The Boldt Co., which performed more than $1 billion in work last year, attributes a large part of its success to the company’s commitment to adopting a continuous improvement approach. This approach includes implementing TouchPlan, an enhanced management software system that allows project managers at the company to have improved access to data that keeps projects on schedule, while reducing labor demands and increasing efficiency. The software aims to provide project transparency to improve team communication and allows teams to manage projects from one place.
“Our focus has been on executing projects more successfully; by making our plans visible to more project stakeholders, problems come to the surface faster and help our teams focus on what will make the project better and improve every day,” said Nick Loughrin, group manager of project delivery services at Boldt.
Technology Supports Standardization, Improvement
Boldt has been a member of the Lean Construction Institute since that organization’s early days. The company’s focus on improving production led to merging its experience with Lean principles to create The Boldt Production System with its roots in the Last Planner System.
“The Boldt Production System starts with a master schedule and progresses to the development of production strategies per phase. Each phase will then have a make-work-ready plan that leads to the weekly, daily and production tracking levels of project execution,” Loughrin said.
The contractor’s efforts for improvement are, as they say, continuous.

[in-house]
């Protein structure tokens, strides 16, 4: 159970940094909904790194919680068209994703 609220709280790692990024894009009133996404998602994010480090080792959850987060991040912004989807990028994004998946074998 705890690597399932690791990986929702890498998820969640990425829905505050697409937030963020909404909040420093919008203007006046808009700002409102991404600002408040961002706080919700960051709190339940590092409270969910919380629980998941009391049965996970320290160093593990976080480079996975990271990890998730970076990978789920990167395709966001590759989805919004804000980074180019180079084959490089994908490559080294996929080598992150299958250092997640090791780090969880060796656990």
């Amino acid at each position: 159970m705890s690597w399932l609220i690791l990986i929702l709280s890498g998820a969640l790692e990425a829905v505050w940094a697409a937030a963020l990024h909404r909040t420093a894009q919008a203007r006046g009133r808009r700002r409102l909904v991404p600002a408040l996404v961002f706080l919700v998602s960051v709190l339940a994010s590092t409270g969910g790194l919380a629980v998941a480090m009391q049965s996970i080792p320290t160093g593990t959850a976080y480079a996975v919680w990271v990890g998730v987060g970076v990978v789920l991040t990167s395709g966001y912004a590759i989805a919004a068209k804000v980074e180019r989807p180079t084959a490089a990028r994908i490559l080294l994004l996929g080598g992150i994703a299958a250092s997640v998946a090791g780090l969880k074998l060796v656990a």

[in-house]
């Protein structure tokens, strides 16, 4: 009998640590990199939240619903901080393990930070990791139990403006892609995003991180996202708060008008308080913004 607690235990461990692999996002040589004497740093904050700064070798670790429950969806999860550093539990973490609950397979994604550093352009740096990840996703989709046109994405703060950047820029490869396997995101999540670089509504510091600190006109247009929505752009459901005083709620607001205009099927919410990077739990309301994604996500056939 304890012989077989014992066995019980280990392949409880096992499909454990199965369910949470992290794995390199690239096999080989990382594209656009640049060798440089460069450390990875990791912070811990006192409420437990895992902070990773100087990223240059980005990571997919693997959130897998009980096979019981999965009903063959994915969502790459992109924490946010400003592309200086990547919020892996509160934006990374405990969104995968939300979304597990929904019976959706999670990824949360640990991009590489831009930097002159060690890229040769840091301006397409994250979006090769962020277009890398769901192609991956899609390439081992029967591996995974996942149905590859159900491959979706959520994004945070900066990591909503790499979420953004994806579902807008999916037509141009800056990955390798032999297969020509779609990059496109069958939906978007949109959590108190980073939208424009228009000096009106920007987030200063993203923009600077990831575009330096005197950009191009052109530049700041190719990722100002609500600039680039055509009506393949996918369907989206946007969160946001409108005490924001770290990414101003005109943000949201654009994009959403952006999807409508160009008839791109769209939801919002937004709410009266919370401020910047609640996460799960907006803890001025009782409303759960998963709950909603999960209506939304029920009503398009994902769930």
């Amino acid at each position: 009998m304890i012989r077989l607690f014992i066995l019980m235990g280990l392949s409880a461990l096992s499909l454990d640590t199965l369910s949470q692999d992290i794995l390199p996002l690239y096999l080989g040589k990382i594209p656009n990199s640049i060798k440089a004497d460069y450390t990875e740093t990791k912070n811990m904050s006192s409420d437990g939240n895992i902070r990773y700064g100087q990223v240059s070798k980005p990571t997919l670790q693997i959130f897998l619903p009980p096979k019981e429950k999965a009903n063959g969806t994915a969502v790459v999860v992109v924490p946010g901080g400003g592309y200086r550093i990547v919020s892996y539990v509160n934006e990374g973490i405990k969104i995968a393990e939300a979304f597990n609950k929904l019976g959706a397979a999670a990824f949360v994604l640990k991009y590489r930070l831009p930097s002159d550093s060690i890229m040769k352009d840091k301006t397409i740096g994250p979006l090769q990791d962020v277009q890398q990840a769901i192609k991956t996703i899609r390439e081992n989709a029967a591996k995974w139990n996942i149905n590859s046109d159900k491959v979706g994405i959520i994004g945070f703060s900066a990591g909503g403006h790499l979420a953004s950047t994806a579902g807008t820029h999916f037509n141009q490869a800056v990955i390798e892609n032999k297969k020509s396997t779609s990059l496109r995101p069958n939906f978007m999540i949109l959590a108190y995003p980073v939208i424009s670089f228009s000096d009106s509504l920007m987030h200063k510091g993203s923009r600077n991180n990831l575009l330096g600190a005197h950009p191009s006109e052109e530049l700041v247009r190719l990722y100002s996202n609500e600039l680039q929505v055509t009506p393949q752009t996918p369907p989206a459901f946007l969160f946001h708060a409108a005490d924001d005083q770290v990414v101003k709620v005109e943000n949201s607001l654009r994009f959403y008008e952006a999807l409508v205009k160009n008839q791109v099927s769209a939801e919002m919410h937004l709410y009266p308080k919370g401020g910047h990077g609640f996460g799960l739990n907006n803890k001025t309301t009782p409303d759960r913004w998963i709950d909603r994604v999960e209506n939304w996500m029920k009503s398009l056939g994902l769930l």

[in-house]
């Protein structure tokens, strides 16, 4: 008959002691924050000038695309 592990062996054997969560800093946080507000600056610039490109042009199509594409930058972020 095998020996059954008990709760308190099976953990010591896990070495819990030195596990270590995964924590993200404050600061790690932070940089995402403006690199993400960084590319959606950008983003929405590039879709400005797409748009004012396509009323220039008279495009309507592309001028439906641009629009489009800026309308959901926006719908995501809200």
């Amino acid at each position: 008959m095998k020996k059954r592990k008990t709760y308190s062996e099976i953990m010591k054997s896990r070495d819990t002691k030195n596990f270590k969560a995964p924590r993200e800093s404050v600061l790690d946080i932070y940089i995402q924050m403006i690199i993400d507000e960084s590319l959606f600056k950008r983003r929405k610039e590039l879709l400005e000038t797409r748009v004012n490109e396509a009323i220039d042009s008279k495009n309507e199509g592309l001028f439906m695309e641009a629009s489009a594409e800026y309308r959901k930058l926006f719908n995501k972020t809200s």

“One of our main strategic initiatives within our growing company is to develop better standards based on our best practices within our company. We know we will have successful outcomes if we are rigorous and disciplined in our approach to implementing the Boldt Production System. We see TouchPlan as a technology to help us with that.”
At the end of 2021, TouchPlan officially became a part of the standard technology used within the Boldt Production System, the company’s process for planning and managing projects. Boldt has about 30 projects already using TouchPlan, and the company has ample knowledge of its value. Loughrin relayed how applying the software to an ongoing Wisconsin project corrected schedule-drift.
“The team would have probably found a way to finish on time, but it would have cost exponentially more by working overtime and adding resources. Working with the team to develop a production strategy based on flow, we were able to capture the plan in TouchPlan to further analyze and level out the resources and make the plan more efficient. We finished the project on time and with a lot less hours.”
A Step to Smarter Data and Efficiencies
Boldt’s commitment to TouchPlan is a step toward smarter project management data—not just “are we ahead or behind schedule,” but also production and performance data that brings the project to the current schedule status.
“What we've traditionally done is taken our master schedule, captured in P6 or Microsoft Project, and added layers of detail per phase that is hard for the team to follow and understand, or we create a separate Excel file that can become disconnected from the master schedule,” Loughrin said. “Then, we manage constraints in a separate file or board as they are identified by the team. All of these different platforms to manage the schedule and constraints creates a cumbersome process and adds non-productive time to the project teams' already busy days.”
It's a process that works on any given project, but each project is its own silo of stand-alone data and inefficiencies.
“Now, using TouchPlan, we are able to tie our master schedule and the production strategy together in a clear and visual way that the team understands, and constraints identified are able to be captured and tied right to the plan. It takes less time to manipulate the schedule for updates and changes. Another benefit we are starting to realize is the performance data we are able to see across all of our projects. TouchPlan makes it easier and faster for us to share best practices and problems from one project to another.”